My son (8yr) has just had his 3rd episode of ITP so they are now classifying it as chronic. He was hospitalized in Feb 2009 when he was 4 for his first instance of it with a platelet count of 3 at it's lowest. He had 2 rounds of IVIG which didn't work and then started oral steroids. During that round he had extreme nose bleeds, vomiting of blood, petechiae, pupura etc. The oral steroids brought his levels up and after almost 12 weeks of it he was able to keep his levels up without the steroids. We were told he would never have to deal with it again.
In Feb of 2010 when he was 5 I noticed petechiae again and his platelet count was a 12. Since it was above 10 we decided to not treat and his levels came back over a 3 month period on their own. We thought maybe this was a continuation of the first time or just a fluke experience. Was not told he was chronic.
Now 3 years later he had petechiae again and his platelet count was down to 1. We were hospitalized this past weekend and did 1 round of IVIG (this time had headache and vomiting from it). We left the hospital Sunday and his count was 5. Monday it was up to 10. He hasn't had any bleeding until this morning a nose bleed and new petechiae.
So my questions - if your child was diagnosed with chronic -- how often are your episodes? Now that he is older will it be more likely to return more often? For all I know his levels may have dropped over the past 3 years but never got low enough for petechiae to form. (I am always on the lookout for petechiae). If they have chronic ITP as a child will they continue to have ITP as an adult or at some point will it just go away?
Does anyone know at what platelet count petechiae are more likely to form? Less than 20?
He is a very active child, lots of sports, has 2 brothers that he wrestles with, etc... so minimizing his activity and injury seem difficult but from reading discussions here it looks like I only need to be really concerned when he is less than 10? At what point do you feel comfortable letting them return to school, sports, PE, recess etc? I know what the doctor says but what level are you as a parent comfortable with?
I know I have more questions but that is all I can think of at the moment. I am just frustrated because we thought this was an isolated incident when he was 4 and now it appears if it's not.
Also anyone have any coincidental timeframes or things they have seen to cause it? My son every single time has had it the same time of year. early Feb 2009, mid Feb 2010, this time mid March 2013. Seems a bit odd to me - makes me think it could be something he is exposed to this time of year or a viral infection that he may be exposed to this time of year. He hasn't been sick since January when he had a cold.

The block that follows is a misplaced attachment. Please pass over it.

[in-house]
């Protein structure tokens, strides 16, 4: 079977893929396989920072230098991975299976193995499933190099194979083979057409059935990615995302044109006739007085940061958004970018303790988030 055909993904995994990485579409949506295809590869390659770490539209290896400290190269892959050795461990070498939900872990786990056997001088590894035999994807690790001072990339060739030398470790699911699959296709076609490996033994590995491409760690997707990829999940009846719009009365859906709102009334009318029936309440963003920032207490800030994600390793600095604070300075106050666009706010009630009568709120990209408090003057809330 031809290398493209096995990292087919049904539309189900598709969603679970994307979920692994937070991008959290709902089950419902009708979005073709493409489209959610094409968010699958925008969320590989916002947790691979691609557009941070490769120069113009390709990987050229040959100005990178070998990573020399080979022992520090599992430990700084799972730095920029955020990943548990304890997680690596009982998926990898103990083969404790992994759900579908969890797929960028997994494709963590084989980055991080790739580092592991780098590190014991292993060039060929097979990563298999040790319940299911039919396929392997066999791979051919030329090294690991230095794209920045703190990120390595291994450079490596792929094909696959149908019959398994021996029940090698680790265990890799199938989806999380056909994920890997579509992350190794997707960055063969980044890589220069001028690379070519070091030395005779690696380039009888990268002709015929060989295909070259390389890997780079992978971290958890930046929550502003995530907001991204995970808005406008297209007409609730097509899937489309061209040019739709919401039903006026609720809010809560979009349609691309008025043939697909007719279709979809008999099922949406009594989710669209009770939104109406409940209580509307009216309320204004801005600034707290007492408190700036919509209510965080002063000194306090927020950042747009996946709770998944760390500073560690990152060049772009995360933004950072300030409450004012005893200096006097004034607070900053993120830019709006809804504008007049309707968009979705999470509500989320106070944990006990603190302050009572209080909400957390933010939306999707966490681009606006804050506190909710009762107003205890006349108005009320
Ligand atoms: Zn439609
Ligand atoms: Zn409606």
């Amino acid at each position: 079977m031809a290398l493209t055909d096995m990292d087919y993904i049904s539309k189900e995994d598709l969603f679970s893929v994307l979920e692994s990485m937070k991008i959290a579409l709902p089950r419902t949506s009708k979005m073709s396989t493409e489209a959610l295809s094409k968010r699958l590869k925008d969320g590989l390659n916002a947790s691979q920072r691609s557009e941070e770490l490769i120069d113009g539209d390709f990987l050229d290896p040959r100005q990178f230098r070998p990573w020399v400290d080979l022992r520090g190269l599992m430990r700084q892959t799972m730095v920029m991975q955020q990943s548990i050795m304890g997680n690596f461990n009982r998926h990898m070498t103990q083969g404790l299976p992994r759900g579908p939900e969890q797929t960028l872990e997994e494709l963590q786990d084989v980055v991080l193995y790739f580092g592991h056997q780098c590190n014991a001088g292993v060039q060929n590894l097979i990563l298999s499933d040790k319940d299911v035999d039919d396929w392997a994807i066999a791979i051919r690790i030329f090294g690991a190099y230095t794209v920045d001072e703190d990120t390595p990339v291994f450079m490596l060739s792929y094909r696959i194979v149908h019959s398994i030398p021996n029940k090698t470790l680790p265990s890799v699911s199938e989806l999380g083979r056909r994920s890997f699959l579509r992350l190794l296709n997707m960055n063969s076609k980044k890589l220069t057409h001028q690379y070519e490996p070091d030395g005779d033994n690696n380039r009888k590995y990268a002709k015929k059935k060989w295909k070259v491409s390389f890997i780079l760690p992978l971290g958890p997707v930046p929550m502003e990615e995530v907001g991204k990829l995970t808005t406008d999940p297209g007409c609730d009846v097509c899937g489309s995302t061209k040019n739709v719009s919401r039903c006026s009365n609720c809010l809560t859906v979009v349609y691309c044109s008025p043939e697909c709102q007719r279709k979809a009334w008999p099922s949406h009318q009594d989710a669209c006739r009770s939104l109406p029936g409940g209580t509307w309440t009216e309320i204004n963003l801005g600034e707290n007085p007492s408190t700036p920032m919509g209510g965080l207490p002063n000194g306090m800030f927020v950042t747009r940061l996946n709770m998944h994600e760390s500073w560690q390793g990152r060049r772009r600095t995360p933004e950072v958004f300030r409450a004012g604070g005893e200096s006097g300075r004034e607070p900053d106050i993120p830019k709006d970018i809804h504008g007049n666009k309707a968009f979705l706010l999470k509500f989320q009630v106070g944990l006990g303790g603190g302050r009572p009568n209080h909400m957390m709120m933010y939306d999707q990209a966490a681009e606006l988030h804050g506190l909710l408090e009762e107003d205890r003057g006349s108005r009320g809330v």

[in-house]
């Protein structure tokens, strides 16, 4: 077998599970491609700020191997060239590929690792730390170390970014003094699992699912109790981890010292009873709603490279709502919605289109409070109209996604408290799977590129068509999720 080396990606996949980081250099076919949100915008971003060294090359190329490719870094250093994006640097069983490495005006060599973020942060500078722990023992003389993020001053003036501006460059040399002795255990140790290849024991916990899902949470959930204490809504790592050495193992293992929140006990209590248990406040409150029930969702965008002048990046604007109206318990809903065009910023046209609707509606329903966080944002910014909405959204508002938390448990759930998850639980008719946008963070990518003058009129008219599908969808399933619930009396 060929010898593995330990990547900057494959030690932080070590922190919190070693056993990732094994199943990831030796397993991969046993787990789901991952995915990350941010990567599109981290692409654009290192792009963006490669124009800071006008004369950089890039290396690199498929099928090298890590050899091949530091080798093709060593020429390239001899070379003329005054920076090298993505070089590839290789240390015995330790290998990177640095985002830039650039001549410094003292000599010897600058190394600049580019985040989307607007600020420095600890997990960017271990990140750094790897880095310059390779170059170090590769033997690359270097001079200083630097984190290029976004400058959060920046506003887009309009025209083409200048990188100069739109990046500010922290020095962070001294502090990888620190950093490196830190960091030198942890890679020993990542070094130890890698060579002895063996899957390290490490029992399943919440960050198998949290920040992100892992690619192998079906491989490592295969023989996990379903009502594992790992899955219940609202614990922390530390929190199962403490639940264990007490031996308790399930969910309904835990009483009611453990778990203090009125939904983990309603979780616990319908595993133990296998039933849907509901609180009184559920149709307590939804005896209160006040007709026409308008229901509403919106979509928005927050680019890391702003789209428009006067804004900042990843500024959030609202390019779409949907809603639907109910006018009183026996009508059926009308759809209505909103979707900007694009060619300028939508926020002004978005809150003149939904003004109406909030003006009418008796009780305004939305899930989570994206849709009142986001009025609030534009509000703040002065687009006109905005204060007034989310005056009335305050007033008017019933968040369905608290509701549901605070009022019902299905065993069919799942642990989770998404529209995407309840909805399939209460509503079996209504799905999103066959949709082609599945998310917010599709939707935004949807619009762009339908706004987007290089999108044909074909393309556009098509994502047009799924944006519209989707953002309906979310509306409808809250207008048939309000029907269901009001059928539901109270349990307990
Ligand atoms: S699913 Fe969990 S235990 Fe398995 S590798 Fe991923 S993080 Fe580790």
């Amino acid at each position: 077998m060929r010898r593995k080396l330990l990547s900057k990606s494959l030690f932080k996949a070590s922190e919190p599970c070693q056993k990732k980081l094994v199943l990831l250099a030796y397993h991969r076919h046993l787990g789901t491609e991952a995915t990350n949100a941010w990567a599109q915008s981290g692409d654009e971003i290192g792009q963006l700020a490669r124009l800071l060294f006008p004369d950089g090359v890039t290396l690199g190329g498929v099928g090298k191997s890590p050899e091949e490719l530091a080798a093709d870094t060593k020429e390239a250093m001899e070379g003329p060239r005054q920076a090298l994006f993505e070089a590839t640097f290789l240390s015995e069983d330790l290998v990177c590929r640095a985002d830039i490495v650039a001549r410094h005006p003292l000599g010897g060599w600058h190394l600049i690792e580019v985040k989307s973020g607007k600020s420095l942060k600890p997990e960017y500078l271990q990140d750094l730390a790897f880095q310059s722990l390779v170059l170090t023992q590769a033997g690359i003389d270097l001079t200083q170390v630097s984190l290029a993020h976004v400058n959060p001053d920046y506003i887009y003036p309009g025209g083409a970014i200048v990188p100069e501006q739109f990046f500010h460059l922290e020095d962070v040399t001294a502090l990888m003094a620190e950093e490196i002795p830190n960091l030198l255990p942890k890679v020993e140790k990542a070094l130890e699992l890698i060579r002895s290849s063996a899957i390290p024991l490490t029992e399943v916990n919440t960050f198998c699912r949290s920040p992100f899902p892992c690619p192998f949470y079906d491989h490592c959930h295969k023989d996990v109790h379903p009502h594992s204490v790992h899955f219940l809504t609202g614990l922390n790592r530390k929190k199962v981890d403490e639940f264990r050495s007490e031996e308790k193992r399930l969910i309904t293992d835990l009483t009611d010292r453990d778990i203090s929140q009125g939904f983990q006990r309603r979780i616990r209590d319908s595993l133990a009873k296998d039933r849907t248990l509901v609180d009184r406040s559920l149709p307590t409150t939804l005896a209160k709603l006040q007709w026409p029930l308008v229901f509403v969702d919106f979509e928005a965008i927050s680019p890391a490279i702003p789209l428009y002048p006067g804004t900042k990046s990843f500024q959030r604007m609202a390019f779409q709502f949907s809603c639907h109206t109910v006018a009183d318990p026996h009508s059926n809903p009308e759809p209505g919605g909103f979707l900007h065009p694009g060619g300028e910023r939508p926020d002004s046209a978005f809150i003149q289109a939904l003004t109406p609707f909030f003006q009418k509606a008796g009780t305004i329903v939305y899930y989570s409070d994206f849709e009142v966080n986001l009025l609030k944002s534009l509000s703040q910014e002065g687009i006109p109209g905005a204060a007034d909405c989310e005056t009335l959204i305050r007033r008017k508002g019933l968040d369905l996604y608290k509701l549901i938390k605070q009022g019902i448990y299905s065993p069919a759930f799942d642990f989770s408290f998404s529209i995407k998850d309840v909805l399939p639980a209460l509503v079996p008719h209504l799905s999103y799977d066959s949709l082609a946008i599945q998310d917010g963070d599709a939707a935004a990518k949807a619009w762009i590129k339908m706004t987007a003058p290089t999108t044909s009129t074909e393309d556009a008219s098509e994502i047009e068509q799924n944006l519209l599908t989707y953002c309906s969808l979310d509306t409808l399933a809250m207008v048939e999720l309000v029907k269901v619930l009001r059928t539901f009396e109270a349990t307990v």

thank you for your time in answering....the biggest annoyance with ITP is the lack of answers and the uncertainty. It's just so frustrating to not have answers and I know none of you can give them but I would just like to hear other parents perspective.
Diagnosed in 1998, currently in remission. Diagnosed with Lupus in 2006.
Last Count - 344k - 6-9-18
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I know it's hard to not have answers but as you said, there just aren't any. Accepting that is part of the hurdle. The body is a complex thing and no one ever really knows why it does what it does.
As for the word 'chronic'...don't get too hung up on that word. All it means is that he's had ITP for longer than 6 months. It does not mean that it will never go away or that it will last a lifetime. Your son has had some great remissions which means he's doing better than a lot of ITP patients. Focus on that. Even a person labeled 'acute' can have a relapse, as you found out. It may go away for 30 years and then return again, it's impossible to predict what will happen.
Anything can knock a person out of remission. A cold, an antibiotic, an herbal supplement, stress...you never know.
There is no magic count with petechiae. Some people get them at 30k and some don't show any until 3k. Every person is different based on what their body can handle. People with ITP tend to have larger than normal platelets (new, reticulated platelets) that provide some protection against bleeding. Also, people with ITP tend to have platelet microparticles (tiny platelet fragments) that also help with clotting. These are different for everyone, so the symptoms are also different.
Every time you think you have it figured out, things change. Antibodies come and go, and you can't control it.
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